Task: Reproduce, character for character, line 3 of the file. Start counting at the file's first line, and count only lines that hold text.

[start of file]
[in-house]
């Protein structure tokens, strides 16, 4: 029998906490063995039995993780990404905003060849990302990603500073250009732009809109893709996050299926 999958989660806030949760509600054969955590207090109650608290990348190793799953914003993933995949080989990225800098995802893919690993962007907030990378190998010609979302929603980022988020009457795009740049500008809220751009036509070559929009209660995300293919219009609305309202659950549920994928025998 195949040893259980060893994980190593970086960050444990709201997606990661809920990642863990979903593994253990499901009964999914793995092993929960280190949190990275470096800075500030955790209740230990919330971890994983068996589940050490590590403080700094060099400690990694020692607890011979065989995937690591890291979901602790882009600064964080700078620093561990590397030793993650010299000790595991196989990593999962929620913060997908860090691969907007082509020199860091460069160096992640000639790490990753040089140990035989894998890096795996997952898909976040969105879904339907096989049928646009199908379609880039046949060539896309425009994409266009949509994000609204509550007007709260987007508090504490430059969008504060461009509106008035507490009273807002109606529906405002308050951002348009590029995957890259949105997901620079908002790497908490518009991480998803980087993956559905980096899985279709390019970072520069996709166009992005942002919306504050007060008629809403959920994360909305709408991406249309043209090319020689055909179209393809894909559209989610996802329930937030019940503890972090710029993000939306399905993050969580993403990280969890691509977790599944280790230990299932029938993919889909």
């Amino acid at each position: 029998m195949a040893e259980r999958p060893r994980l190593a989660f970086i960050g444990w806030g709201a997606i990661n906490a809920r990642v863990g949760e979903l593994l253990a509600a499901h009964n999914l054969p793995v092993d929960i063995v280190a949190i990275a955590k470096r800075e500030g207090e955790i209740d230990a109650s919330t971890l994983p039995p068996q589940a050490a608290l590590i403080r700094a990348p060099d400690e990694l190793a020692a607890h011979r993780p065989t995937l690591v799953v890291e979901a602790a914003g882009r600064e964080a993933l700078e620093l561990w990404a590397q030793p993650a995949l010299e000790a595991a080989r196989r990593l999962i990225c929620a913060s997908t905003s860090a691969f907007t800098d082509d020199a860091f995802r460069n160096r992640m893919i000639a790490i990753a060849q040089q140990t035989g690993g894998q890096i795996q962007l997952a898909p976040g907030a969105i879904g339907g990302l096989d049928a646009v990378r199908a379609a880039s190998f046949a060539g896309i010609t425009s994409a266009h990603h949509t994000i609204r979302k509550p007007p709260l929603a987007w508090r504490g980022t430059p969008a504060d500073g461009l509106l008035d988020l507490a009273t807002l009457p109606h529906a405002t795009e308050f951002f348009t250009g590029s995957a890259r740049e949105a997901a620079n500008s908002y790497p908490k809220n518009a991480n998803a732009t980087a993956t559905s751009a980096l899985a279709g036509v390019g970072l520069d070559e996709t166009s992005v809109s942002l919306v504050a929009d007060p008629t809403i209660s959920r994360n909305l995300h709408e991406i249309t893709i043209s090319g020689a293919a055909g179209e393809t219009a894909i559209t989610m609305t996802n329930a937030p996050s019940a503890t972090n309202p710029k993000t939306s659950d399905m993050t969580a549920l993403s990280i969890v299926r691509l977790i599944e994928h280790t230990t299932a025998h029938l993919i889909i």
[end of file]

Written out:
């Amino acid at each position: 029998m195949a040893e259980r999958p060893r994980l190593a989660f970086i960050g444990w806030g709201a997606i990661n906490a809920r990642v863990g949760e979903l593994l253990a509600a499901h009964n999914l054969p793995v092993d929960i063995v280190a949190i990275a955590k470096r800075e500030g207090e955790i209740d230990a109650s919330t971890l994983p039995p068996q589940a050490a608290l590590i403080r700094a990348p060099d400690e990694l190793a020692a607890h011979r993780p065989t995937l690591v799953v890291e979901a602790a914003g882009r600064e964080a993933l700078e620093l561990w990404a590397q030793p993650a995949l010299e000790a595991a080989r196989r990593l999962i990225c929620a913060s997908t905003s860090a691969f907007t800098d082509d020199a860091f995802r460069n160096r992640m893919i000639a790490i990753a060849q040089q140990t035989g690993g894998q890096i795996q962007l997952a898909p976040g907030a969105i879904g339907g990302l096989d049928a646009v990378r199908a379609a880039s190998f046949a060539g896309i010609t425009s994409a266009h990603h949509t994000i609204r979302k509550p007007p709260l929603a987007w508090r504490g980022t430059p969008a504060d500073g461009l509106l008035d988020l507490a009273t807002l009457p109606h529906a405002t795009e308050f951002f348009t250009g590029s995957a890259r740049e949105a997901a620079n500008s908002y790497p908490k809220n518009a991480n998803a732009t980087a993956t559905s751009a980096l899985a279709g036509v390019g970072l520069d070559e996709t166009s992005v809109s942002l919306v504050a929009d007060p008629t809403i209660s959920r994360n909305l995300h709408e991406i249309t893709i043209s090319g020689a293919a055909g179209e393809t219009a894909i559209t989610m609305t996802n329930a937030p996050s019940a503890t972090n309202p710029k993000t939306s659950d399905m993050t969580a549920l993403s990280i969890v299926r691509l977790i599944e994928h280790t230990t299932a025998h029938l993919i889909i």